Using Artificial Intelligence (AI) to Learn the Law for the Bar Exam

A bar taker asked me to explain supplemental jurisdiction with an example. At 1:27 in the morning.

I was able to send a response at 1:36 AM (9 minutes later)—without having a working knowledge of supplemental jurisdiction, and without flipping through outlines or Googling hypos.

How? I’ll show you below. (With examples using supplemental jurisdiction and rule against perpetuities.)

The problem: When someone asks me about some law, I have to research it and explain it.

Or if you’re confused about how a rule works, you have to make sense of it theoretically and look at examples and hypos. How are you going to memorize (and use) the rule without understanding it?

This takes time. And I didn’t have the energy this late at night. Plus, I’m not a tutor and it’s not my role to do this (but I have a soft spot for people struggling with this death ritual).

Here’s an idea you can try for yourself if you’re stuck and not understanding a bar exam rule:

Ask ChatGPT to explain the rule.

If you don’t know what ChatGPT is, it’s a trained language model that interacts with you in a conversational way. It’s all the rage right now.

If she was going to treat me like some kind of robot, then I was going to do the same…

I copied and pasted her question into ChatGPT verbatim. Here’s the answer that ChatGPT generated about supplemental jurisdiction:

Using AI (ChatGPT) to explain a rule with an example
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Text version

Supplemental jurisdiction is a concept in federal court that allows a court to hear additional claims in a case that are related to the main claim, but do not necessarily fall within the court’s original jurisdiction. In general, a federal court will only hear a case based on supplemental jurisdiction if the main claim falls within the court’s original jurisdiction. If the main claim does not fall within the court’s original jurisdiction, the court will not have the authority to hear the case and will not be able to consider any additional claims under supplemental jurisdiction.

For example, suppose that a plaintiff is trying to avoid complete diversity in a case, which is a requirement for a federal court to hear a case based on diversity jurisdiction. In this situation, the plaintiff may try to bring additional claims under supplemental jurisdiction in order to keep the case in federal court. However, if the main claim does not fall within the court’s original jurisdiction, the court will not be able to hear the case and the plaintiff will not be able to avoid complete diversity.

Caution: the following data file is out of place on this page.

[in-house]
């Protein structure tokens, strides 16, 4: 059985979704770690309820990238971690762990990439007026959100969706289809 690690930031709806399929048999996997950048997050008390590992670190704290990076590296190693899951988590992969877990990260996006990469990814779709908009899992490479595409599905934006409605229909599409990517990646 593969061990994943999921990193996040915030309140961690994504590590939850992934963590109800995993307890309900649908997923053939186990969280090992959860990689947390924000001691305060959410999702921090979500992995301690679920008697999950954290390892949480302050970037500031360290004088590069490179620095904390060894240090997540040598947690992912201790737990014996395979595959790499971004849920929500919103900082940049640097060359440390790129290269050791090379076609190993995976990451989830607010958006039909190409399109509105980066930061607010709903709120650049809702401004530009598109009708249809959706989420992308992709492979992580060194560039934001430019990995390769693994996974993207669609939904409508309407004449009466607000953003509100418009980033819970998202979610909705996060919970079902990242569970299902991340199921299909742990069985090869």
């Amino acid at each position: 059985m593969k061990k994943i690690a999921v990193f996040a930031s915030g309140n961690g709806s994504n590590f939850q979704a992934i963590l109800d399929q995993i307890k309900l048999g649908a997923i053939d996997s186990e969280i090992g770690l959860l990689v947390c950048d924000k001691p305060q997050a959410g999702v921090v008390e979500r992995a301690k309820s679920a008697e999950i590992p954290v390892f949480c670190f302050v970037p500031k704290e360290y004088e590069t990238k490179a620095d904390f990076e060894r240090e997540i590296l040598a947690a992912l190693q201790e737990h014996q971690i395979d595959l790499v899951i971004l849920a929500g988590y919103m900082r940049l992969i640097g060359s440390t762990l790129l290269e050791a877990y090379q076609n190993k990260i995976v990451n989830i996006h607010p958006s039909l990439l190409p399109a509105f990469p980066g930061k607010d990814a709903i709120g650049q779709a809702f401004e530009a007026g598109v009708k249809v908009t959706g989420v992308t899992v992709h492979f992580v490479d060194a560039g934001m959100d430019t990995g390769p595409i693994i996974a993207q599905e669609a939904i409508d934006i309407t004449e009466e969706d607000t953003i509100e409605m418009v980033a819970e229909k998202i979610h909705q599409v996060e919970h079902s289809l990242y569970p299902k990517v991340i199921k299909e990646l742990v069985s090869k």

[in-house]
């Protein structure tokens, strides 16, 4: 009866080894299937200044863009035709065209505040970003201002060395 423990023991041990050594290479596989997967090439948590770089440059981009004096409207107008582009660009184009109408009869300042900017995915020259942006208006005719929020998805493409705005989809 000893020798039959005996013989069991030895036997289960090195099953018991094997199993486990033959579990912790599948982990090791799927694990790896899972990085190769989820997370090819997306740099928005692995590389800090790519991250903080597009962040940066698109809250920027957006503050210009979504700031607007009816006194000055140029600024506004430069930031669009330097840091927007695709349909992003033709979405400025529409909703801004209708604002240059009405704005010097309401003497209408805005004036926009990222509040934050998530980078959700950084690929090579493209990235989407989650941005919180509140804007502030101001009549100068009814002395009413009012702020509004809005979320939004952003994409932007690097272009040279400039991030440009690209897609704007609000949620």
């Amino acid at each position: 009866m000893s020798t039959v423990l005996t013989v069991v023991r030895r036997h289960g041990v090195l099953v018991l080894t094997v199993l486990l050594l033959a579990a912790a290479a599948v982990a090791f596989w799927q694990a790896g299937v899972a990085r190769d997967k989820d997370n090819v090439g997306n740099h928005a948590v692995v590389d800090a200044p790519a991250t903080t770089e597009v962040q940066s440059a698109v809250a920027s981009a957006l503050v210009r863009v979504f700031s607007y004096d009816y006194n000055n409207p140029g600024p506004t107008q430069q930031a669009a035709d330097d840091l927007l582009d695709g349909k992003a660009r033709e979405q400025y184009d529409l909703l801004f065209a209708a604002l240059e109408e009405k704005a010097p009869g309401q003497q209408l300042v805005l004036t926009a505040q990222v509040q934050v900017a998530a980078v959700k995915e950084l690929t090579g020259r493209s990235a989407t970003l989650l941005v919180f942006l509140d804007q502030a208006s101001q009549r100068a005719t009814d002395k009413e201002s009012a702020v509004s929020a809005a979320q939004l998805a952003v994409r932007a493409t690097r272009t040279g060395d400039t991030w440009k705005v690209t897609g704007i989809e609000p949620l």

What do you think?

Way better than something I could have come up with by doing manual Google searches for supplemental jurisdiction hypos and rule statements (and cross-referencing with Magicsheets).

Best of all, it saved me time and patience! It started a conversation that ended in understanding.

Obviously, review for any flags before accepting the answer as gospel. Also, form a good question. Like with many things, the quality of the output depends on the quality of the input. And be nice to the robot. Think of it as asking an assistant for a draft.

I used the generated answer to refresh myself and send her a revised version of the second paragraph.

(Because it would be overwhelming to dump the whole thing on her…which is rich coming from someone who sends 1,000+ word coaching emails, MBE practice questions, and case studies every week)

But this is a QUICK way to leverage AI to explain a rule and even get an example as a good starting point.

Here’s another example of using ChatGPT to explain the infamous rule against perpetuities (RAP):

If you’re stuck on a concept, try it out:

You’ll need an account, but it’s free.

What do you think about the answer you got?

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